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With the new Windows Server 2016 Technical Preview 2 there are more features as described in a previous post. Some are also releated to the storage part of Windows Server platform where starting with Windows Server 2012, Microsoft has introduced lot of features including SMB3, de-duplication, a new filesystem for huge volumes (ReFS), storage spaces and the Scale-Out File Server solution. And with Windows Server 2012 R2 also a multi-tiering.

With Windows Server Server 2016 are added Storage Replica (to build, for example stretched cluster), an improved storage QoS, a better deduplication engine and a completly new Storage Spaces Direct (S2D).

The last one is the more interesting because it makes the Scale-Out File Server a real scale-out architecture.

In Windows Server 2012 or 2012 R2 the Scale-Out File Server solution is a really scalable (with multi-active nodes) file server with SMB3 protocol, but was not exactly a scale-out architecture, at least NOT for the storage space part (see also this post):

ScaleOutFileServer

The (big) limit is the you still need an hardware part to provided shared storage (in SAS JBOD mode) for the storage space part. Then the CSV and the file server where effectively a truly scale-out architecture, but the disk part was just a shared bunch of disks.

But in storage world, a scale-out architecture it’s usually a solution build with multiple arrays (in this case each array it’s a server node), without shared storage, with a single logical view (but with the power of all of them, both in capacity and in performance).

Storage-Scaleout-Scalein

There real world is, of course, little more complicated and there are also other approaches.

But how things change with the new Storage Spaces Direct in Windows Server Technical Preview?

With Windows Server Technical Preview Storage Spaces Direct, you can now build a scale-out and HA Storage Systems using storage nodes with only local storage!

You can use servers with disk devices that are internal to each storage node:

Storage Spaces Direct with internal disks

Or servers with disk devices in JBODs where each JBOD is only connected to a single storage node:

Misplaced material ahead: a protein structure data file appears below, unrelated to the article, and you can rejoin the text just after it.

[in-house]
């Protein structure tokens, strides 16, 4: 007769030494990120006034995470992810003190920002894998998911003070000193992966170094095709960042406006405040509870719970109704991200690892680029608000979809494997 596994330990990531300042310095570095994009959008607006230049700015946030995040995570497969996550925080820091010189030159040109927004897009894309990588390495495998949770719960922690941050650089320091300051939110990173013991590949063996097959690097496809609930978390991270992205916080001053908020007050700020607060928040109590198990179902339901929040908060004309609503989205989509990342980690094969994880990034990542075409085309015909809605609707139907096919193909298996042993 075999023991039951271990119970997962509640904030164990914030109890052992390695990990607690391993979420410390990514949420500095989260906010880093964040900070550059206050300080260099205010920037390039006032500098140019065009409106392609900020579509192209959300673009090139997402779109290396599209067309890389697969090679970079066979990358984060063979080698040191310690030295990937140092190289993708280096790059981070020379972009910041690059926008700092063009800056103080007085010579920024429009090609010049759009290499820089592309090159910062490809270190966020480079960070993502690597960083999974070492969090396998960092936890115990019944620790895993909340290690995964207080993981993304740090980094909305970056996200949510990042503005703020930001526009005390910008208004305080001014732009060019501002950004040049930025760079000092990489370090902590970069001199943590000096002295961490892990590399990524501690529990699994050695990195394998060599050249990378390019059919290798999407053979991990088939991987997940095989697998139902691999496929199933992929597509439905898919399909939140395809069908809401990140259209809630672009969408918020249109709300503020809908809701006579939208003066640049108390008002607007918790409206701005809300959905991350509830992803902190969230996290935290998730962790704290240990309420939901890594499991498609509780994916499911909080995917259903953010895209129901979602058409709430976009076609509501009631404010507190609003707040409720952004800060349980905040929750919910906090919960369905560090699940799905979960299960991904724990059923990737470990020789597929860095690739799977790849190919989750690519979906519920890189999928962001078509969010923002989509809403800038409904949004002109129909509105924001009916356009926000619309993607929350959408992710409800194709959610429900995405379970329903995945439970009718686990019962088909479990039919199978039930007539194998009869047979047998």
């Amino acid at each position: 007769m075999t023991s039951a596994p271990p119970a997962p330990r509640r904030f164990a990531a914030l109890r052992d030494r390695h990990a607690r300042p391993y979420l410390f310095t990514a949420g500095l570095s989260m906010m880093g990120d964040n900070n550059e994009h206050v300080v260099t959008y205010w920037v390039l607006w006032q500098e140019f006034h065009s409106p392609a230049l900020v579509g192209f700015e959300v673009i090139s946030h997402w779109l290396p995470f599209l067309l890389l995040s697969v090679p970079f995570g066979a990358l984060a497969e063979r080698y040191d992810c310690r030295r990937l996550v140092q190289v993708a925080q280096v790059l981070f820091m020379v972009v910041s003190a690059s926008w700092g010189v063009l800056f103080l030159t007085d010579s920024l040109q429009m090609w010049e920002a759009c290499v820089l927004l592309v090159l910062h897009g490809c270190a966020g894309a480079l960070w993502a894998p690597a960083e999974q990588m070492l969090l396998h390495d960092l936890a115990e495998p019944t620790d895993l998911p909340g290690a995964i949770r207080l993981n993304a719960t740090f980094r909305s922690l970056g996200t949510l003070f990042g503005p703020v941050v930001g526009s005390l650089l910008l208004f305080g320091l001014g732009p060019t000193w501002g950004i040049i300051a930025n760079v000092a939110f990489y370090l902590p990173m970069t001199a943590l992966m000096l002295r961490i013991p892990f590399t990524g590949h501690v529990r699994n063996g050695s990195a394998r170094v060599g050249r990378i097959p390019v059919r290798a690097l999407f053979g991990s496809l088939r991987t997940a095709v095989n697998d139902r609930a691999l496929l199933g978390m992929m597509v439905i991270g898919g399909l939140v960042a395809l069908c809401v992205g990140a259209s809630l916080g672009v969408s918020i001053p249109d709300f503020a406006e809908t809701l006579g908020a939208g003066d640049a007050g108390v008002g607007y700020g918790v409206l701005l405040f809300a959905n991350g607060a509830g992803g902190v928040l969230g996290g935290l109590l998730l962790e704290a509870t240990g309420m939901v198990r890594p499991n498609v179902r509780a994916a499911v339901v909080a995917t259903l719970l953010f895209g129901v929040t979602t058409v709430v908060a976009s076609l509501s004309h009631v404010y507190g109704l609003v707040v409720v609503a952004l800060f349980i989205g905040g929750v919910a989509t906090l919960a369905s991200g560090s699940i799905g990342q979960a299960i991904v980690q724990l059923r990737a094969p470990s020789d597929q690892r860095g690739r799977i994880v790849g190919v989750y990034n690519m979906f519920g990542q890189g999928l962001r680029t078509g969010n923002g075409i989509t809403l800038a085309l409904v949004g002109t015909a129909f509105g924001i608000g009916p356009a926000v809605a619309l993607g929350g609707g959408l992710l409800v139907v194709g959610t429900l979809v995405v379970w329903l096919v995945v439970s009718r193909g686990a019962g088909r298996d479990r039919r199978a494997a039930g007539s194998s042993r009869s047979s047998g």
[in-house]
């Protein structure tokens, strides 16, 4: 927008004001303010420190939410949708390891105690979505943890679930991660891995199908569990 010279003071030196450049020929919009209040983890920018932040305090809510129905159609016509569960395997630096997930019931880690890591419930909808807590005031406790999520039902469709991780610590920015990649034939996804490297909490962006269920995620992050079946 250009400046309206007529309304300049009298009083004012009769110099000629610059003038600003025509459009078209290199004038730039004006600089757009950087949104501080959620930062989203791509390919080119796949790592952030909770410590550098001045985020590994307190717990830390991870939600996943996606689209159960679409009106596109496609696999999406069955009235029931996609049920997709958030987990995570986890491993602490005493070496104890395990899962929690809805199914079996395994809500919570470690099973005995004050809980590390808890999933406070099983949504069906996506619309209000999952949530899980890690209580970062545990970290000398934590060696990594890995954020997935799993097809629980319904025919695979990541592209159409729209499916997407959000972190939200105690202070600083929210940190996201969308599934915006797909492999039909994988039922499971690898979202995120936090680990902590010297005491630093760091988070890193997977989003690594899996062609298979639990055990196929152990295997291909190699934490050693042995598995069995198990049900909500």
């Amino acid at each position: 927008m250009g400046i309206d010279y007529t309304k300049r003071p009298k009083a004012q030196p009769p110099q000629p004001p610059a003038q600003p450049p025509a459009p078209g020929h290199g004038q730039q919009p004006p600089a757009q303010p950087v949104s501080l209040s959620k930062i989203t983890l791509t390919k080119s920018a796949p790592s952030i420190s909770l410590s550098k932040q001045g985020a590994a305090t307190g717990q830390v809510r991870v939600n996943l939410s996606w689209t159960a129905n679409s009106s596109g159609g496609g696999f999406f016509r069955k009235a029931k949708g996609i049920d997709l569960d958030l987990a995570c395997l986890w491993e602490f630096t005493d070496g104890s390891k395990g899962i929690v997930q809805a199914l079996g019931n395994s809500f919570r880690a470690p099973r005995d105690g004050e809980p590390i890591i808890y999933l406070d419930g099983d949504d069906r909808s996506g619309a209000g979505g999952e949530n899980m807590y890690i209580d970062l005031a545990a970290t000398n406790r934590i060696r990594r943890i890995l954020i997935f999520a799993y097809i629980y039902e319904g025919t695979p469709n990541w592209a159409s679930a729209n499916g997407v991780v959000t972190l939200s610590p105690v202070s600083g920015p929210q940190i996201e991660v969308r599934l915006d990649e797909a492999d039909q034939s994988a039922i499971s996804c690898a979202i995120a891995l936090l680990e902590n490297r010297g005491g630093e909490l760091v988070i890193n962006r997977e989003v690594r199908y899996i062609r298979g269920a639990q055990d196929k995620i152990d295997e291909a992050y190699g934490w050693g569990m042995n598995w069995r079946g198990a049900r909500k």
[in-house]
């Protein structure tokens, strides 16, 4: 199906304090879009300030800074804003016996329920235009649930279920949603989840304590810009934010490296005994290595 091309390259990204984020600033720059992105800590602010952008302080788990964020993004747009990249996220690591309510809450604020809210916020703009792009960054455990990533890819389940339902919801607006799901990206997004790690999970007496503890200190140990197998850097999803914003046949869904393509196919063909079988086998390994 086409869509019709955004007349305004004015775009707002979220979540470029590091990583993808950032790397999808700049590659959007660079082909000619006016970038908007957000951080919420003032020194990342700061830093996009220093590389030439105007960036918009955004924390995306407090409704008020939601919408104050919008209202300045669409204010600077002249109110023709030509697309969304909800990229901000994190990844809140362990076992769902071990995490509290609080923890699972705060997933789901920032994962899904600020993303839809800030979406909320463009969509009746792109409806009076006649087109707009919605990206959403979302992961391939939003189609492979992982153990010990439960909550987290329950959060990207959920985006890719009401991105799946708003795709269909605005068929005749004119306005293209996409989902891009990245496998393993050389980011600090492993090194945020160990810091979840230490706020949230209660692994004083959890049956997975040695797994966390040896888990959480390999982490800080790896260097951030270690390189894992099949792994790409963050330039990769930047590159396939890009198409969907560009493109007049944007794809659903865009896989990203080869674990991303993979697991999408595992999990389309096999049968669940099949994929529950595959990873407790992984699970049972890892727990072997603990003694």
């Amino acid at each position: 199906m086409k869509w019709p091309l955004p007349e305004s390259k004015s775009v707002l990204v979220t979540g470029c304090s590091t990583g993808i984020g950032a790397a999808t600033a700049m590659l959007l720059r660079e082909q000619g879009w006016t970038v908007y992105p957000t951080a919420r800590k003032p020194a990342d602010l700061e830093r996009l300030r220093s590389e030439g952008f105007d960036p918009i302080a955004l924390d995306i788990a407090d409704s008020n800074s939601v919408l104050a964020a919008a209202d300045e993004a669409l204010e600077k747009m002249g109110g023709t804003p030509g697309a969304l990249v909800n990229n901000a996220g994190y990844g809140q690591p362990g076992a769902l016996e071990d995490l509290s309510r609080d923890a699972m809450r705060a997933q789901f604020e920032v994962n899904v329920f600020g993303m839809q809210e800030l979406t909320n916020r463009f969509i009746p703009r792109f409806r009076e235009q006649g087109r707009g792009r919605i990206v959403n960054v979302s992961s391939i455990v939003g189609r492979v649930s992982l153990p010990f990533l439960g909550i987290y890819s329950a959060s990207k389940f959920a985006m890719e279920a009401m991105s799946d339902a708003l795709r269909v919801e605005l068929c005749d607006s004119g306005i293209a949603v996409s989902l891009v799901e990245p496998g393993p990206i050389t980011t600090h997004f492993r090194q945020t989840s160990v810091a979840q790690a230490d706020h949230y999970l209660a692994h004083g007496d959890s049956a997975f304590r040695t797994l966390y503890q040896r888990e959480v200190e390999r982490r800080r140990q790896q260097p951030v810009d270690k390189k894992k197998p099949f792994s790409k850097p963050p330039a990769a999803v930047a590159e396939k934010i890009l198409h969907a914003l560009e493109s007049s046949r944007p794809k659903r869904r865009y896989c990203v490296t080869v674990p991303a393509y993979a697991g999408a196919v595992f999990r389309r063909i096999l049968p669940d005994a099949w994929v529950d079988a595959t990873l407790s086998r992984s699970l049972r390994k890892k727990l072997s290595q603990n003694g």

Storage Spaces Direct with JBOD

This completely eliminates the need for a shared SAS fabric and its complexities, but also enables using devices such as SATA disks, which can help further reduce cost or improve performance. The diagram below illustrates a “Storage Spaces Direct” deployment.

Requirements are not yet clear at this phase: for sure you need Windows Server 2016 (at least TP2), local storage (local controllers specification? Only SAS and JBOD or also RAID0?), a back-end network for data replication (10 Gbps or 40 Gbps speed? Only RMDA?)… All those aspect will be clariefied in the RC or the GA of Window Server 2016.

But it’s now confirmed that Storage Spaces Direct uses ReFS as the file system of choice because of scale, integrity and resiliency.

Storage Spaces Direct seamlessly integrates with the features you know today that make up the Windows Server software defined storage stack, including Scale-Out File Server, Clustered Shared Volume File System (CSVFS), Storage Spaces and Failover Clustering:

Storage Spaces Direct storage stack

See also:

Andrea MauroAbout Andrea Mauro (2906 Posts)

Virtualization, Cloud and Storage Architect. Tech Field delegate. VMUG IT Co-Founder and board member. VMware VMTN Moderator and vExpert 2010-18. Dell TechCenter Rockstar 2014-15. Microsoft MVP 2014-16. Veeam Vanguard 2015-18. Nutanix NTC 2014-18. PernixPro 2014-16. Several certifications including: VCDX-DCV, VCP-DCV/DT/Cloud, VCAP-DCA/DCD/CIA/CID/DTA/DTD, MCSA, MCSE, MCITP, CCA, NPP.


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